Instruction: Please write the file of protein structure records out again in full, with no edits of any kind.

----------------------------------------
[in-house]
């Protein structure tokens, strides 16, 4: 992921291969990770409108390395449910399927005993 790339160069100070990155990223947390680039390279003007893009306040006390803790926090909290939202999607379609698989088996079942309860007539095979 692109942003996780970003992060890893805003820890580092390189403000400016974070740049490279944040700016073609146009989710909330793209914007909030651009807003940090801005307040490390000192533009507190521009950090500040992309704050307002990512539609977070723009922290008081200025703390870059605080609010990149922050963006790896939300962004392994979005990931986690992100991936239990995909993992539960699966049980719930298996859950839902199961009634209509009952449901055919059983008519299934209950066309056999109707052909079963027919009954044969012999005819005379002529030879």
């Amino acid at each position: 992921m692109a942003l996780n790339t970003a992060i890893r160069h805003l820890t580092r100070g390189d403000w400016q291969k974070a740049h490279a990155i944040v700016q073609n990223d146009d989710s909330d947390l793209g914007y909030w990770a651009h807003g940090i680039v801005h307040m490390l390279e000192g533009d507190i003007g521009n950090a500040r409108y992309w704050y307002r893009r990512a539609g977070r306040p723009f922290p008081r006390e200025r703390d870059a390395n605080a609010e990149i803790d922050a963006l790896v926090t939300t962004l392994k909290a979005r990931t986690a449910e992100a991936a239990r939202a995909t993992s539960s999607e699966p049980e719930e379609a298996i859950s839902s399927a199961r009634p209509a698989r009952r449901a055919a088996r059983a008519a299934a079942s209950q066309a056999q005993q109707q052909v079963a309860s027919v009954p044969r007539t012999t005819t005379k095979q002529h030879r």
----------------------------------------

[in-house]
């Protein structure tokens, strides 16, 4: 992921291969990770409108390395449910399927005993 790339160069100070990155990223947390680039390279003007893009306040006390803790926090909290939202999607379609698989088996079942309860007539095979 692109942003996780970003992060890893805003820890580092390189403000400016974070740049490279944040700016073609146009989710909330793209914007909030651009807003940090801005307040490390000192533009507190521009950090500040992309704050307002990512539609977070723009922290008081200025703390870059605080609010990149922050963006790896939300962004392994979005990931986690992100991936239990995909993992539960699966049980719930298996859950839902199961009634209509009952449901055919059983008519299934209950066309056999109707052909079963027919009954044969012999005819005379002529030879």
């Amino acid at each position: 992921m692109a942003l996780n790339t970003a992060i890893r160069h805003l820890t580092r100070g390189d403000w400016q291969k974070a740049h490279a990155i944040v700016q073609n990223d146009d989710s909330d947390l793209g914007y909030w990770a651009h807003g940090i680039v801005h307040m490390l390279e000192g533009d507190i003007g521009n950090a500040r409108y992309w704050y307002r893009r990512a539609g977070r306040p723009f922290p008081r006390e200025r703390d870059a390395n605080a609010e990149i803790d922050a963006l790896v926090t939300t962004l392994k909290a979005r990931t986690a449910e992100a991936a239990r939202a995909t993992s539960s999607e699966p049980e719930e379609a298996i859950s839902s399927a199961r009634p209509a698989r009952r449901a055919a088996r059983a008519a299934a079942s209950q066309a056999q005993q109707q052909v079963a309860s027919v009954p044969r007539t012999t005819t005379k095979q002529h030879r």